In front of a live-televised news conference on Wednesday, Abdullah announced that his campaign had decided to suspend "engagement with the (election) commission," and that there was "no way the counting could continue in the absence of (his campaign's) monitors."
Abdullah also took to Twitter to express his concern about election fraud.
"Counting process should be stopped because this process is not transparent at all. I declare this as a candidate for Afghanistan's presidential election."
"It is the right of the people to defend their vote. Fraud is taking place in every corner of the country and hurting the Afghan people."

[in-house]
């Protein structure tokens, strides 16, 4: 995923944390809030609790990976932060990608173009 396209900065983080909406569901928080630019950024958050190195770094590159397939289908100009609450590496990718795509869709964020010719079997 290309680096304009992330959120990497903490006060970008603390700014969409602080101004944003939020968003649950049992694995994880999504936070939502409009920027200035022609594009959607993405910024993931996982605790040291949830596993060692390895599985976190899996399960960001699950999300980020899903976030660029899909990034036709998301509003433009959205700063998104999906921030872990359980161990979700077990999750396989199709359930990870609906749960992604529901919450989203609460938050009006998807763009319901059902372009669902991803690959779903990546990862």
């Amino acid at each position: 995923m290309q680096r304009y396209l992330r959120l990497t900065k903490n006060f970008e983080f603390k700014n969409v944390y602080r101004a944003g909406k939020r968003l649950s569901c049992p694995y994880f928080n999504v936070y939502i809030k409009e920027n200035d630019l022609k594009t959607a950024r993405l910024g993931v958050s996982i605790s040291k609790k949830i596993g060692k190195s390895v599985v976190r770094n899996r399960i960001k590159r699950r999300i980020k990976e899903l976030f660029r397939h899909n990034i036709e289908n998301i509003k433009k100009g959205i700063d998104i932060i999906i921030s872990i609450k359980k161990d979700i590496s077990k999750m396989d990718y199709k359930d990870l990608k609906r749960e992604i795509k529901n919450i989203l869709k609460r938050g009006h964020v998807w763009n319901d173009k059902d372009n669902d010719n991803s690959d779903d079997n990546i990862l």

The Independent Election Commission responded, saying that the vote count would continue and that it was too early to determine whether the count was successful or not. IEC spokesman Noor Mohammed Noor requested complaints be withheld until after a winner is announced.
Election results are expected July 22.
Abdullah, a former foreign minister, secured 45 percent of the April 5 vote while his contender, former Finance Minister Ashraf Ghani, got 31.6 percent of the votes. Because neither candidate obtained more than the required 50 percent of the vote to win a first-round election, the runoff was held on Saturday.
Abdullah Abdullah voiced similar allegations of election fraud when he ran in -- and dropped out of -- the 2009 election.